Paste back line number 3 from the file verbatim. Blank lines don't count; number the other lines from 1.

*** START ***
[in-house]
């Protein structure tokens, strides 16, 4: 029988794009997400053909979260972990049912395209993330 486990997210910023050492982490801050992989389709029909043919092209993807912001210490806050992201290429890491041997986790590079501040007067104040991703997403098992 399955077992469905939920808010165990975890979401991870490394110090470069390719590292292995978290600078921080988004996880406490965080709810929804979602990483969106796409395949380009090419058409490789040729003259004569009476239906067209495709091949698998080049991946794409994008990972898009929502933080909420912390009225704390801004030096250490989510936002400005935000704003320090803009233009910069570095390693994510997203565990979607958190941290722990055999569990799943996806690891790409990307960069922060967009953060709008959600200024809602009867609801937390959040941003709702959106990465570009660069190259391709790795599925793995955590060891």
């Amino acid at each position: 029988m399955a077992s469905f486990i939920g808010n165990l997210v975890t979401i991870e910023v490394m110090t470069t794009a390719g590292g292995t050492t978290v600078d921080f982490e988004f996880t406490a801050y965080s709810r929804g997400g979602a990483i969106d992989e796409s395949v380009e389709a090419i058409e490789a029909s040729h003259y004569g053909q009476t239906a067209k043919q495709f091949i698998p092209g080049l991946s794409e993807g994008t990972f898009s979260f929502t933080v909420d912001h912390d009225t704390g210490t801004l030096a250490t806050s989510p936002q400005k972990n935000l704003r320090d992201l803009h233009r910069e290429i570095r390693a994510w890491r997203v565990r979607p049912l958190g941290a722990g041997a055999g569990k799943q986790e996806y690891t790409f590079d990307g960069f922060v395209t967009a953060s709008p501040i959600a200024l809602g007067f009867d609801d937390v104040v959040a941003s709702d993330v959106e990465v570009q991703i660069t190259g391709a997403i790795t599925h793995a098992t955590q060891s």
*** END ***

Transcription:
């Amino acid at each position: 029988m399955a077992s469905f486990i939920g808010n165990l997210v975890t979401i991870e910023v490394m110090t470069t794009a390719g590292g292995t050492t978290v600078d921080f982490e988004f996880t406490a801050y965080s709810r929804g997400g979602a990483i969106d992989e796409s395949v380009e389709a090419i058409e490789a029909s040729h003259y004569g053909q009476t239906a067209k043919q495709f091949i698998p092209g080049l991946s794409e993807g994008t990972f898009s979260f929502t933080v909420d912001h912390d009225t704390g210490t801004l030096a250490t806050s989510p936002q400005k972990n935000l704003r320090d992201l803009h233009r910069e290429i570095r390693a994510w890491r997203v565990r979607p049912l958190g941290a722990g041997a055999g569990k799943q986790e996806y690891t790409f590079d990307g960069f922060v395209t967009a953060s709008p501040i959600a200024l809602g007067f009867d609801d937390v104040v959040a941003s709702d993330v959106e990465v570009q991703i660069t190259g391709a997403i790795t599925h793995a098992t955590q060891s």